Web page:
In what appears to be a phishing attack that includes a mix of emails and phone calls, Microsoft reminds us to be wary of only opening emails and attachments from known contacts.
Perhaps taking a page from the recent Amazon-themed credit card scam that leverages vishing instead of malicious links, Microsoft has put out a warning of a new attack that starts out as a fake payment notification. The “call center” staffers inform the victim caller of a need to fill out a form, quicky sending over a password-protected zip file that actually contains a malicious Word doc used to infect endpoints with ransomware.
The scam uses the following path, according to Microsoft:
Source: Microsoft Security Intelligence via Twitter
What makes this scam so interesting is the fact that users must be fooled three times:
- That the initial fake invoice is real and that they must call to cancel it
- That the call center support team is real and that an emailed Word doc (instead of a web form) is the means to cancel the payment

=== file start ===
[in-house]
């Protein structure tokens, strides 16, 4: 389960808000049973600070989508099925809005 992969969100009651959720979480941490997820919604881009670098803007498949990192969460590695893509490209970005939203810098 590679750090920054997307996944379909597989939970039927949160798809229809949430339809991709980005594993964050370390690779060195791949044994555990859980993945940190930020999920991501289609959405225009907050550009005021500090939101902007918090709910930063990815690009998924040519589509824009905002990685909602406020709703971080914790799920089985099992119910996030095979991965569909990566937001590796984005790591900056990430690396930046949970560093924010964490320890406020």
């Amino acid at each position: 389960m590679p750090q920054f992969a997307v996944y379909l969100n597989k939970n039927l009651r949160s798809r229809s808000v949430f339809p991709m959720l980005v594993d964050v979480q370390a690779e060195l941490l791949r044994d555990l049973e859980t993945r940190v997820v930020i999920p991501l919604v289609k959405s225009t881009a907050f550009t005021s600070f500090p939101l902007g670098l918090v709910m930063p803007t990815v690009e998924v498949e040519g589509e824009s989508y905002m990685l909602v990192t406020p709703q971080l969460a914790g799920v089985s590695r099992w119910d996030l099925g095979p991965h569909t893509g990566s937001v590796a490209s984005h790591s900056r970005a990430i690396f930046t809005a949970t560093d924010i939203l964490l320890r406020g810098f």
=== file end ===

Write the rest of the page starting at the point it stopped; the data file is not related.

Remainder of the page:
- That a Word doc would be emailed inside of a zip file that sits behind a password
None of this sounds very customer-friendly – which should set off some red flags for users with any level of vigilance in place.
It’s stories of users falling for attacks like these that make it critical for organizations to put Security Awareness Training in place to educate users on various types of email attacks, methods used to install software or steal credentials, and the need for the user themselves to play a part in the organization’s security.
I’d file this attack in the “C’mon… really? People fall for that?” category, which only helps make my point about every organization needing proper security awareness training.